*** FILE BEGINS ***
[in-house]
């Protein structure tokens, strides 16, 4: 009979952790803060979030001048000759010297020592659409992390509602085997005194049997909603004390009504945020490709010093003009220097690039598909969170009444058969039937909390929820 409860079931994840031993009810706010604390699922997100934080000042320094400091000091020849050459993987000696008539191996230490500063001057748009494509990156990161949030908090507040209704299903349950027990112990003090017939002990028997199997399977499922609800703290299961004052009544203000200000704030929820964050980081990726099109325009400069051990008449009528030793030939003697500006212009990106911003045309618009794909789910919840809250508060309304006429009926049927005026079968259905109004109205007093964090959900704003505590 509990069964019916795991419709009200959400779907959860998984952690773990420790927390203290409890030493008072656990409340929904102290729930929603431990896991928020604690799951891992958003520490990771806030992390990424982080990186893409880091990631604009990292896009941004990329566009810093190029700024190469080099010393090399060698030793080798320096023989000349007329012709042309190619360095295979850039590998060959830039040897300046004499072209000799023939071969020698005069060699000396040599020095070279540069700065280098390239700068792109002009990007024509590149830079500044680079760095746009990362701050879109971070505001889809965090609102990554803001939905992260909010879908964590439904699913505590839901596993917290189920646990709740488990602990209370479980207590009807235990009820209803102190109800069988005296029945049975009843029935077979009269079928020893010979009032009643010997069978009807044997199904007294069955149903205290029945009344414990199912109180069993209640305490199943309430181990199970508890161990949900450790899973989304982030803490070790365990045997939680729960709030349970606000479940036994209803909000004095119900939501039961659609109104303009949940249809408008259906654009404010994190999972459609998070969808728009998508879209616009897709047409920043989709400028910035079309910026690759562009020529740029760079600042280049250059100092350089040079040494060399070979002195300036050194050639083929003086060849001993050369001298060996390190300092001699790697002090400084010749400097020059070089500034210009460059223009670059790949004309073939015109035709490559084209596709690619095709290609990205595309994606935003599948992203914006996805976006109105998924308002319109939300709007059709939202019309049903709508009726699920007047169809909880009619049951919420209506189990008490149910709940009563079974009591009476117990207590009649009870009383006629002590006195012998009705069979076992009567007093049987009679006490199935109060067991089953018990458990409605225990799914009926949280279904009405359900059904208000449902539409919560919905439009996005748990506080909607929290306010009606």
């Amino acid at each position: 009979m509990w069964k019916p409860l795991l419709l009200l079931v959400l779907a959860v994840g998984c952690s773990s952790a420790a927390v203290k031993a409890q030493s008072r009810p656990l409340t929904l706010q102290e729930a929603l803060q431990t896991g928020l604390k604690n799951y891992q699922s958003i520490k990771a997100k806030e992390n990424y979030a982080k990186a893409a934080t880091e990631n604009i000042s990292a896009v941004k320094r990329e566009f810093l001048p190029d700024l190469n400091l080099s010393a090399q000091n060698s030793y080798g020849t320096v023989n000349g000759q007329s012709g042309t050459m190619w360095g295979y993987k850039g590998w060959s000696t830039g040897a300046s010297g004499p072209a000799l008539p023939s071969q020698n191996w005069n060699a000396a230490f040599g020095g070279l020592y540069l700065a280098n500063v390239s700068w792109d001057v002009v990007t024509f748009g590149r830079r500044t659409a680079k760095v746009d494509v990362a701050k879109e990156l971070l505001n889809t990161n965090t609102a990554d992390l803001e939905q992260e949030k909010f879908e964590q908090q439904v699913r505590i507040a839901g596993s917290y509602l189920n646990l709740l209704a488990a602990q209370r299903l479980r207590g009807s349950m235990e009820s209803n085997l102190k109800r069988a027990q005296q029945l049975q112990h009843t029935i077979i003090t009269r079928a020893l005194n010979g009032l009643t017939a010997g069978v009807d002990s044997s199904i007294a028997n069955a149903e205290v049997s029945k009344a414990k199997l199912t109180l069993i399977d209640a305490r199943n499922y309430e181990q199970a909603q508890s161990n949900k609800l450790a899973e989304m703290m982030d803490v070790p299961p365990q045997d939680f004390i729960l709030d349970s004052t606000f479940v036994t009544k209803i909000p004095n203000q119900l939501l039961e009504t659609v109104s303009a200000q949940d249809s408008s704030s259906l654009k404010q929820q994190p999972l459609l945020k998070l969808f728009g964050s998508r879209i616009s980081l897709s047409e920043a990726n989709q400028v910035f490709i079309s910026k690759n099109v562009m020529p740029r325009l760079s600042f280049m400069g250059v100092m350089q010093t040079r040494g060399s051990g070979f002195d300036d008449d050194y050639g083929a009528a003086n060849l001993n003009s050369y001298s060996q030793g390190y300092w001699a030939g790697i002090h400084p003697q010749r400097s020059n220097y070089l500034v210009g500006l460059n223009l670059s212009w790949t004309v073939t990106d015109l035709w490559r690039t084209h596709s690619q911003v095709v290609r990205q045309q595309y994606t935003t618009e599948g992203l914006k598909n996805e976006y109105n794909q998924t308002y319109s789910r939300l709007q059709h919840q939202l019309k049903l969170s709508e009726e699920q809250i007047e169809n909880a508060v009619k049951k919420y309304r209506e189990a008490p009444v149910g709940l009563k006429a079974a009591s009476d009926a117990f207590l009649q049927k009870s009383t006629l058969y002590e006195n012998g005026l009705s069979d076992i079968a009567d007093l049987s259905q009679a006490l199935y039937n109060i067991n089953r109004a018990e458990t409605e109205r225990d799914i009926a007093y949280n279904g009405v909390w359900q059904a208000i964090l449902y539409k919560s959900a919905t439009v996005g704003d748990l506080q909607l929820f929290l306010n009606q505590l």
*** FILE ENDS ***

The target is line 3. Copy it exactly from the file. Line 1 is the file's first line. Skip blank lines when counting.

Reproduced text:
């Amino acid at each position: 009979m509990w069964k019916p409860l795991l419709l009200l079931v959400l779907a959860v994840g998984c952690s773990s952790a420790a927390v203290k031993a409890q030493s008072r009810p656990l409340t929904l706010q102290e729930a929603l803060q431990t896991g928020l604390k604690n799951y891992q699922s958003i520490k990771a997100k806030e992390n990424y979030a982080k990186a893409a934080t880091e990631n604009i000042s990292a896009v941004k320094r990329e566009f810093l001048p190029d700024l190469n400091l080099s010393a090399q000091n060698s030793y080798g020849t320096v023989n000349g000759q007329s012709g042309t050459m190619w360095g295979y993987k850039g590998w060959s000696t830039g040897a300046s010297g004499p072209a000799l008539p023939s071969q020698n191996w005069n060699a000396a230490f040599g020095g070279l020592y540069l700065a280098n500063v390239s700068w792109d001057v002009v990007t024509f748009g590149r830079r500044t659409a680079k760095v746009d494509v990362a701050k879109e990156l971070l505001n889809t990161n965090t609102a990554d992390l803001e939905q992260e949030k909010f879908e964590q908090q439904v699913r505590i507040a839901g596993s917290y509602l189920n646990l709740l209704a488990a602990q209370r299903l479980r207590g009807s349950m235990e009820s209803n085997l102190k109800r069988a027990q005296q029945l049975q112990h009843t029935i077979i003090t009269r079928a020893l005194n010979g009032l009643t017939a010997g069978v009807d002990s044997s199904i007294a028997n069955a149903e205290v049997s029945k009344a414990k199997l199912t109180l069993i399977d209640a305490r199943n499922y309430e181990q199970a909603q508890s161990n949900k609800l450790a899973e989304m703290m982030d803490v070790p299961p365990q045997d939680f004390i729960l709030d349970s004052t606000f479940v036994t009544k209803i909000p004095n203000q119900l939501l039961e009504t659609v109104s303009a200000q949940d249809s408008s704030s259906l654009k404010q929820q994190p999972l459609l945020k998070l969808f728009g964050s998508r879209i616009s980081l897709s047409e920043a990726n989709q400028v910035f490709i079309s910026k690759n099109v562009m020529p740029r325009l760079s600042f280049m400069g250059v100092m350089q010093t040079r040494g060399s051990g070979f002195d300036d008449d050194y050639g083929a009528a003086n060849l001993n003009s050369y001298s060996q030793g390190y300092w001699a030939g790697i002090h400084p003697q010749r400097s020059n220097y070089l500034v210009g500006l460059n223009l670059s212009w790949t004309v073939t990106d015109l035709w490559r690039t084209h596709s690619q911003v095709v290609r990205q045309q595309y994606t935003t618009e599948g992203l914006k598909n996805e976006y109105n794909q998924t308002y319109s789910r939300l709007q059709h919840q939202l019309k049903l969170s709508e009726e699920q809250i007047e169809n909880a508060v009619k049951k919420y309304r209506e189990a008490p009444v149910g709940l009563k006429a079974a009591s009476d009926a117990f207590l009649q049927k009870s009383t006629l058969y002590e006195n012998g005026l009705s069979d076992i079968a009567d007093l049987s259905q009679a006490l199935y039937n109060i067991n089953r109004a018990e458990t409605e109205r225990d799914i009926a007093y949280n279904g009405v909390w359900q059904a208000i964090l449902y539409k919560s959900a919905t439009v996005g704003d748990l506080q909607l929820f929290l306010n009606q505590l």